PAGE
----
“Quite a large assemblage encircled the contestants, who were every one as black as the ace of spades,” the article stated. “Among the assemblage we noticed a number of old and well known players, who seemed to enjoy the game more heartily than if they had been the players themselves.
“The dusky contestants enjoyed the game hugely, and to use a common phrase, they ‘did the thing genteely.’ Dinah, all eyes, was there to applaud, and the game passed off most satisfactorily. All appeared to have a very jolly time .... It would have done ... luminaries of the radical wing of the Republican party good to have been present.”
With “playing [that] was quite spirited,” the author noted that the game was the first of a series between the two teams. The article concludes: “This is the first match to our knowledge that has been played in this city between players of African descent.”
The Unknowns triumphed over the Monitors, although the exact score seems a bit unclear — the paper lists a 41-15, but when the box score innings are added up, it counts 49-15 in favor of the Unions, including a 14-run fifth inning. (High scores were common in mid-19th-century base ball.) A center fielder named Smith led the way for the Weeksville crew with nine runs tallied
(As a matter of historical context, the base ball article was followed by a report of the Civil War’s bloody battle at Antietam.)
Pinning down the exact identities of the men on the Unknowns roster is a definite challenge; in addition to Smith, there are three men with the last name of Thompson, as well as a third baseman named Pole, a second baseman named Wright and a shortstop named Harvey. At the time, for example, there were multiple African-American families with the last names of Wright and Harvey, each with numerous male members who could have been the ones listed in the 1862 Eagle article.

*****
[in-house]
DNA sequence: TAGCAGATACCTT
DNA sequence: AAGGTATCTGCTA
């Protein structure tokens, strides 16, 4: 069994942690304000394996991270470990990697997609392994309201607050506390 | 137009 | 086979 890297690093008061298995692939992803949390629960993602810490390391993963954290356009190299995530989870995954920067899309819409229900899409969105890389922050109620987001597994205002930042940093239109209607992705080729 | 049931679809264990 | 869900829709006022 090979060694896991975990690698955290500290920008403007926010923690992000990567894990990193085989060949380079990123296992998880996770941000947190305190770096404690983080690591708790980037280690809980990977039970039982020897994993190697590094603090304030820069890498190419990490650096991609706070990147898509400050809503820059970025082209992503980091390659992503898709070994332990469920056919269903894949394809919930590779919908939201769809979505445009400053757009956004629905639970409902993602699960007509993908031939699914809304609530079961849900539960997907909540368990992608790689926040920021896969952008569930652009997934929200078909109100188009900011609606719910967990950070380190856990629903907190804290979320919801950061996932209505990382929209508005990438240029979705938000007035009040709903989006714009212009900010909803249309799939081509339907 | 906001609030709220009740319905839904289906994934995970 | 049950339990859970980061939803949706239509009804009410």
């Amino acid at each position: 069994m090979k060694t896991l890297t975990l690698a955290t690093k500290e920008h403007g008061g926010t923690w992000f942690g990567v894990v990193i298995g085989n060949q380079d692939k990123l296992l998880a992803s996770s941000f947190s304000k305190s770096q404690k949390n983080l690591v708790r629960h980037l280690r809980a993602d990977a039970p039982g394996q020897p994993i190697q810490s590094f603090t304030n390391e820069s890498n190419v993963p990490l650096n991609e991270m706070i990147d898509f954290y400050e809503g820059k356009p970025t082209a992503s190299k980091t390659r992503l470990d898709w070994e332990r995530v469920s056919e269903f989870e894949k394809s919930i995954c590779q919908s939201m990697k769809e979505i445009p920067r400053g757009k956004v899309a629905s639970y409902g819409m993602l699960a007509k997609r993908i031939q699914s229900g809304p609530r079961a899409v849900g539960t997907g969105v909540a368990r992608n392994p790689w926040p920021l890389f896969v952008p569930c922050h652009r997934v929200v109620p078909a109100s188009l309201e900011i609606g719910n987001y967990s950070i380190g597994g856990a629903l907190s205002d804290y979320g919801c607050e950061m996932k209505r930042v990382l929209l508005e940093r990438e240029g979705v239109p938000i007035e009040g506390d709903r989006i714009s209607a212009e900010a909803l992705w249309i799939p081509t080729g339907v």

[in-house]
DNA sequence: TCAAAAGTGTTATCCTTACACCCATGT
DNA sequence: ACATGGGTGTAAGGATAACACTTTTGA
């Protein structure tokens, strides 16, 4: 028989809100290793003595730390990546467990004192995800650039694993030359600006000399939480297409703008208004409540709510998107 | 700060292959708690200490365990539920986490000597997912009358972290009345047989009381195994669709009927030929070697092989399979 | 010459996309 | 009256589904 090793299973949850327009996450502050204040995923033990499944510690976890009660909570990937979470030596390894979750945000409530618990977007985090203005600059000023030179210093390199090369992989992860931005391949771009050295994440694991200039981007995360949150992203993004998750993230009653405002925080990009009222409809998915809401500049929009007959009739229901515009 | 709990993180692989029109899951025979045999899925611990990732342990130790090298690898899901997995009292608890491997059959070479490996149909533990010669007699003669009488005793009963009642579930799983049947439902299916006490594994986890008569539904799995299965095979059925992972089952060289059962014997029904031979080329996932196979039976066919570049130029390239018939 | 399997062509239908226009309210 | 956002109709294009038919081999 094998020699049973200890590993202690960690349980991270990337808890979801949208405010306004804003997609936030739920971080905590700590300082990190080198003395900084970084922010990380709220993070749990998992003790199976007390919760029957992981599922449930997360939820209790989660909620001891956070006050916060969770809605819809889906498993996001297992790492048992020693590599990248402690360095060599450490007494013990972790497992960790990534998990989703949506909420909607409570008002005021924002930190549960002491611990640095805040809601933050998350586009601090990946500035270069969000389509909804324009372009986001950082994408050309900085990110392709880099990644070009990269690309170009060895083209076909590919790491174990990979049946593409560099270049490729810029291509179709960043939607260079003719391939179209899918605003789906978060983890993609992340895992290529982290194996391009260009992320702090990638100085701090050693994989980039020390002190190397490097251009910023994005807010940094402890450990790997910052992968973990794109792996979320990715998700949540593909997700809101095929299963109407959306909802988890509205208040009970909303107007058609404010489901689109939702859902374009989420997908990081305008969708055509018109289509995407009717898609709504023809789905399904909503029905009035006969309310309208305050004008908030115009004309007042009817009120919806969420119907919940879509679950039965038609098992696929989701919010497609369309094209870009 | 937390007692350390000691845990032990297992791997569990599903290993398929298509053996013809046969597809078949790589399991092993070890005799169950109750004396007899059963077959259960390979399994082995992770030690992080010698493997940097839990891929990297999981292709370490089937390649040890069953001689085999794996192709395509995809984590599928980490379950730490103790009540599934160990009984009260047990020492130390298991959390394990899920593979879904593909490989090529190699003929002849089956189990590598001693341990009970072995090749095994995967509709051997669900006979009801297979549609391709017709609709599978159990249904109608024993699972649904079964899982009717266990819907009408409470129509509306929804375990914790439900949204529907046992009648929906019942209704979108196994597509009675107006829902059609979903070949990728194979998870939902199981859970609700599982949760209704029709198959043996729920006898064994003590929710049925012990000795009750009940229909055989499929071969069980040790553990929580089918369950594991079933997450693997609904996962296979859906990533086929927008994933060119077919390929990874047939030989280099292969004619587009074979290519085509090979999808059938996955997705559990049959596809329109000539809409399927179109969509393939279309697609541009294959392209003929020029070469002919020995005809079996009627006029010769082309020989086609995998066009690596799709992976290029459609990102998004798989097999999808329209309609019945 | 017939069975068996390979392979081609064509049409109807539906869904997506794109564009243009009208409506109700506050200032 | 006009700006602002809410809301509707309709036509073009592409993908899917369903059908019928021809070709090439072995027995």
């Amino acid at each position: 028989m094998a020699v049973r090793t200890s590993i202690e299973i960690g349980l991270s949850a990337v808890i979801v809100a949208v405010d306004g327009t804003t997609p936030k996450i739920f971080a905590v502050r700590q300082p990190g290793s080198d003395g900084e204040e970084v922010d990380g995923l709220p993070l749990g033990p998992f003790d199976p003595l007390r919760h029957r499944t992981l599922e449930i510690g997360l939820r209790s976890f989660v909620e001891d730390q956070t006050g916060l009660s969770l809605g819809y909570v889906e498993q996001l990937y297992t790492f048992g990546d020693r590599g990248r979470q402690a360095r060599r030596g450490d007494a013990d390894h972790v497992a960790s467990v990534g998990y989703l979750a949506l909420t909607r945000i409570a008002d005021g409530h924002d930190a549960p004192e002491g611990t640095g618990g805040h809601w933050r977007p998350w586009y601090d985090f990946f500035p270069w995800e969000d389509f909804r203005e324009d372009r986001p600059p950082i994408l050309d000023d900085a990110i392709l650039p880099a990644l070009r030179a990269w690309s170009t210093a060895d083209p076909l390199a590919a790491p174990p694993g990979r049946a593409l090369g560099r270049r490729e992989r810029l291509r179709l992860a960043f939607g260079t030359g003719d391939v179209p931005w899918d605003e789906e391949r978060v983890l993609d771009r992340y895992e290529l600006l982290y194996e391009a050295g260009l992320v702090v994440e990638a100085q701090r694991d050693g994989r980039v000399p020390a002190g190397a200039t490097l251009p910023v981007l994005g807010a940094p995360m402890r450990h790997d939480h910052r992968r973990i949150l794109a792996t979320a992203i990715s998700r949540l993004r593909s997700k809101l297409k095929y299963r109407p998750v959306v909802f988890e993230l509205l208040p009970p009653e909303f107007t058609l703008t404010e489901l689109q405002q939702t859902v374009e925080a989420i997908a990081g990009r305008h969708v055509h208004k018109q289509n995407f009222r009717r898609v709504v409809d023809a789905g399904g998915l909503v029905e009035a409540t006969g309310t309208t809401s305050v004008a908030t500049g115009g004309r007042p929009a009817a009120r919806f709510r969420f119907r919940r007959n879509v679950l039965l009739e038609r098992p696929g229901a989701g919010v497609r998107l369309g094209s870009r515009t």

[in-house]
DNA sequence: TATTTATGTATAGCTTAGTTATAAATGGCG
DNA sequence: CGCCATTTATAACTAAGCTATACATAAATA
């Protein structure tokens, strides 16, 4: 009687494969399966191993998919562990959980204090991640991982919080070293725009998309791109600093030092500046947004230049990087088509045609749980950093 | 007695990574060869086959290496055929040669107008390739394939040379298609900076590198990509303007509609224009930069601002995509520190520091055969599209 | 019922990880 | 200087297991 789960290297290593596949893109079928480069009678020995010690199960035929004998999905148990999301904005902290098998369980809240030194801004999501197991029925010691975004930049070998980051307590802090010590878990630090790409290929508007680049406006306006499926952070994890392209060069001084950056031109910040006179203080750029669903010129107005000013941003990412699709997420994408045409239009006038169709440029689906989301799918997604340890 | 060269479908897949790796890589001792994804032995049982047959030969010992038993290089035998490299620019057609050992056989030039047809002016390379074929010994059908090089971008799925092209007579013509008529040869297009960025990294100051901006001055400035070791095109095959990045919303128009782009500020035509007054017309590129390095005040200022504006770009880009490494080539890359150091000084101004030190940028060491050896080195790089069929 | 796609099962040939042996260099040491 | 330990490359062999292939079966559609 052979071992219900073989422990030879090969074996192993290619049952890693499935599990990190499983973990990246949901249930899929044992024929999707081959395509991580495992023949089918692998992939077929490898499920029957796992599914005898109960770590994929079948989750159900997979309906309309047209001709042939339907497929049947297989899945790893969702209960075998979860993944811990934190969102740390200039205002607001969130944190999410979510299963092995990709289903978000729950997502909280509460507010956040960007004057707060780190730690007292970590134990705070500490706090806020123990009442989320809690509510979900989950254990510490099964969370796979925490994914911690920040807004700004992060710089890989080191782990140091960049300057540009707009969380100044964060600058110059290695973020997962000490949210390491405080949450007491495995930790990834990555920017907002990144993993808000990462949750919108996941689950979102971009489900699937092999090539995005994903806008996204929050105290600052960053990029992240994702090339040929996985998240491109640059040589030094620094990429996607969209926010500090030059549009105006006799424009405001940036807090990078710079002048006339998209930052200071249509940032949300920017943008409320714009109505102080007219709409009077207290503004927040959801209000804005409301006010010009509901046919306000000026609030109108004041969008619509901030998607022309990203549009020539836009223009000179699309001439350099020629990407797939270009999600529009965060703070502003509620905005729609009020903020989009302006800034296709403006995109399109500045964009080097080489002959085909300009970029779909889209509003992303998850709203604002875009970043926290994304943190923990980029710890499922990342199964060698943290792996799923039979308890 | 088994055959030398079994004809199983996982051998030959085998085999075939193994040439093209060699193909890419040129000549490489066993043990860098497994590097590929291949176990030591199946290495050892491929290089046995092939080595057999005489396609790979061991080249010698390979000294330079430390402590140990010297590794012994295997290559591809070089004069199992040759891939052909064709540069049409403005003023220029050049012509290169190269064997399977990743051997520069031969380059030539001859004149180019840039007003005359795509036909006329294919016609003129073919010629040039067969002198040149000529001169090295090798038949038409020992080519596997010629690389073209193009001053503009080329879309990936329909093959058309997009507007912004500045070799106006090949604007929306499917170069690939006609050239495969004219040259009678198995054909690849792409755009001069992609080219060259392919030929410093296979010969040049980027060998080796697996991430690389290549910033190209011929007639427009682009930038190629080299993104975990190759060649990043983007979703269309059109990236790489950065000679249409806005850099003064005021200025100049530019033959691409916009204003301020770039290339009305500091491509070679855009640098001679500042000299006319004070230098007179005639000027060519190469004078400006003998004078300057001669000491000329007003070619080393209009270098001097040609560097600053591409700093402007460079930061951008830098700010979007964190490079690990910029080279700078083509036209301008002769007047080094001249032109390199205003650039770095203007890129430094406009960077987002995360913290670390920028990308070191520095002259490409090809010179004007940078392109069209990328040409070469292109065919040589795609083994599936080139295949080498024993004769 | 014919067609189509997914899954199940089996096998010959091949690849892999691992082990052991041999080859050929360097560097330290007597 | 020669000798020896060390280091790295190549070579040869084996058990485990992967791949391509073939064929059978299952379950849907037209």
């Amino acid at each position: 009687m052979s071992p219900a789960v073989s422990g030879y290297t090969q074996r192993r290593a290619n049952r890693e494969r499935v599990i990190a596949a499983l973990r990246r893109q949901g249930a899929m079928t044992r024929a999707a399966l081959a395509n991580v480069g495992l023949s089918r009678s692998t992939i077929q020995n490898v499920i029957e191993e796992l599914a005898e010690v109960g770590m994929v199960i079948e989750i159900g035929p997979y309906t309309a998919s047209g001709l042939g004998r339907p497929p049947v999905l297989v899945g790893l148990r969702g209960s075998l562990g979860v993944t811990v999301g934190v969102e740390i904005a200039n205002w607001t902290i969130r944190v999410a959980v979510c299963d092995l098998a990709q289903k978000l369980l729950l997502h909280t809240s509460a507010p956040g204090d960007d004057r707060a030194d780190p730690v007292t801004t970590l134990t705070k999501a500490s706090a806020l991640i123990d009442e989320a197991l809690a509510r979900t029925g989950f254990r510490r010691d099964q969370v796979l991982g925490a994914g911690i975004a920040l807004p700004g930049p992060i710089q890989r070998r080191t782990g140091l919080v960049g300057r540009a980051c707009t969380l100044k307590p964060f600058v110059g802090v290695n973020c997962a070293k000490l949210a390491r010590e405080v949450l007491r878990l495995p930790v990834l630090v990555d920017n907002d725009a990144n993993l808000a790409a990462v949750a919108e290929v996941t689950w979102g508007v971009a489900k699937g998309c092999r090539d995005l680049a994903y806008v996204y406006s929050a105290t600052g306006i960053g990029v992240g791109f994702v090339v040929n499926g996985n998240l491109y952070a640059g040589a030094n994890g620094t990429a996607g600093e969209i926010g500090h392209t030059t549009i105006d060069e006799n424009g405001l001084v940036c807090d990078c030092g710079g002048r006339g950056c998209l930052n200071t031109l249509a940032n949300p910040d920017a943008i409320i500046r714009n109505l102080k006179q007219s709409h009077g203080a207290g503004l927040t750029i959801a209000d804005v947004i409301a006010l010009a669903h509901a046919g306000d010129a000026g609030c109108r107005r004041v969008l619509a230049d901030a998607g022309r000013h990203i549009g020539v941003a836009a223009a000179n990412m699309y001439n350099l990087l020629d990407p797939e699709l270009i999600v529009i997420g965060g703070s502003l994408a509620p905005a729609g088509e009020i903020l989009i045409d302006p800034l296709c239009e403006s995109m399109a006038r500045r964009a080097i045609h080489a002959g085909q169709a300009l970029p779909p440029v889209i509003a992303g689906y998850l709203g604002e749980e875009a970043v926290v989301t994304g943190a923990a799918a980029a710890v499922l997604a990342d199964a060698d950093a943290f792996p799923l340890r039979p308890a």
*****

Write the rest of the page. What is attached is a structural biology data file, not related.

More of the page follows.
What is known is where the contest took place. The game was played near the Yukatan Pond, which in the winter was a public skating facility during the first half of the 1860s, making the area an already popular social gathering place.
“The public ponds,” stated the Dec. 8, 1862, Eagle, “especially the ‘Putnam’ and the ‘Yucatan,’ afford good skating, and doubtless before this sheet reaches the hands of its thousands of readers, many of them will already have been on the skates.”
After the groundbreaking October 1862 game, the history of the Unknowns of Weeksville becomes somewhat cloudy. The Eagle subsequently makes several references to games played by other Brooklyn teams, like the Frontiers in July 1864 and the Burnsides in July 1865, against an Unknown team from Harlem.
However, in September 1866, the Eagle reported that “[T]he Unknown B.B.C. [Base Ball Club] have [sic] changed their name to that of the Mutual Base Ball Club.” The brief article states that the address of the team’s secretary, G. Maynard, is on Fulton Street, at the edge of Weeksville.
Regardless of the details of the Weeksville team’s demise, the fact that the Unknowns existed as a source of communal self-respect and achievement was extraordinarily significant for the village’s — and, indeed, all of Brooklyn’s — burgeoning African-American population, says local historian Hershberger.
The northeastern cities in this era had a small black middle class,” he says. “They were largely excluded from joining white institutions, so they created parallel structures. This included baseball clubs. This was a self-consciously political act, staking a claim to middle-class respectability.”
But in many ways, the rich, albeit apparently short, saga of Weeksville’s Unknowns wasn’t just an African-American story. Base ball in Brooklyn has always been a passion for those who live here, regardless of color or ethnicity.
“Was baseball popular in Brooklyn?” Hershberger says with a touch of humor. “Heck, yes. It is hard to imagine today how ubiquitous it was.”